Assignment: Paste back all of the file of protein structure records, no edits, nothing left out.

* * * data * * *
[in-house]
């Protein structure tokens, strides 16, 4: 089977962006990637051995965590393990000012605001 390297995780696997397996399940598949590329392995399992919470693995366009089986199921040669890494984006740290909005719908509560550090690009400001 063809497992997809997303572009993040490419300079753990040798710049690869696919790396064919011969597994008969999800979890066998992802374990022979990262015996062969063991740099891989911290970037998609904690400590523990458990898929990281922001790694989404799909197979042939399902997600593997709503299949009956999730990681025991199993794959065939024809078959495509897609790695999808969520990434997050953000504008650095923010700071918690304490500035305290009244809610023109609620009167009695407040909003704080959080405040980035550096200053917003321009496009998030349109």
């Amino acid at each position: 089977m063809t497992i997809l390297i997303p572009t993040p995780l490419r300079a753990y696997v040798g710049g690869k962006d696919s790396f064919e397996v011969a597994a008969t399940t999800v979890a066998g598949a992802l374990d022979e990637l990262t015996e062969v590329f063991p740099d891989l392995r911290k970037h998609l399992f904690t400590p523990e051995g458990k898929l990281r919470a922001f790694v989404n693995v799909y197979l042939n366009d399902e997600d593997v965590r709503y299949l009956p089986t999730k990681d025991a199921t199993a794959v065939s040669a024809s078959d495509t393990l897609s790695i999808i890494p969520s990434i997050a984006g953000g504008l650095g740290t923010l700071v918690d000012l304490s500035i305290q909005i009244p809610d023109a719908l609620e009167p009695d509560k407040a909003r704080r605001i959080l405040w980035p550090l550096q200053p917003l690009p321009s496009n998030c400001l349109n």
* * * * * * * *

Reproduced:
[in-house]
């Protein structure tokens, strides 16, 4: 089977962006990637051995965590393990000012605001 390297995780696997397996399940598949590329392995399992919470693995366009089986199921040669890494984006740290909005719908509560550090690009400001 063809497992997809997303572009993040490419300079753990040798710049690869696919790396064919011969597994008969999800979890066998992802374990022979990262015996062969063991740099891989911290970037998609904690400590523990458990898929990281922001790694989404799909197979042939399902997600593997709503299949009956999730990681025991199993794959065939024809078959495509897609790695999808969520990434997050953000504008650095923010700071918690304490500035305290009244809610023109609620009167009695407040909003704080959080405040980035550096200053917003321009496009998030349109």
């Amino acid at each position: 089977m063809t497992i997809l390297i997303p572009t993040p995780l490419r300079a753990y696997v040798g710049g690869k962006d696919s790396f064919e397996v011969a597994a008969t399940t999800v979890a066998g598949a992802l374990d022979e990637l990262t015996e062969v590329f063991p740099d891989l392995r911290k970037h998609l399992f904690t400590p523990e051995g458990k898929l990281r919470a922001f790694v989404n693995v799909y197979l042939n366009d399902e997600d593997v965590r709503y299949l009956p089986t999730k990681d025991a199921t199993a794959v065939s040669a024809s078959d495509t393990l897609s790695i999808i890494p969520s990434i997050a984006g953000g504008l650095g740290t923010l700071v918690d000012l304490s500035i305290q909005i009244p809610d023109a719908l609620e009167p009695d509560k407040a909003r704080r605001i959080l405040w980035p550090l550096q200053p917003l690009p321009s496009n998030c400001l349109n």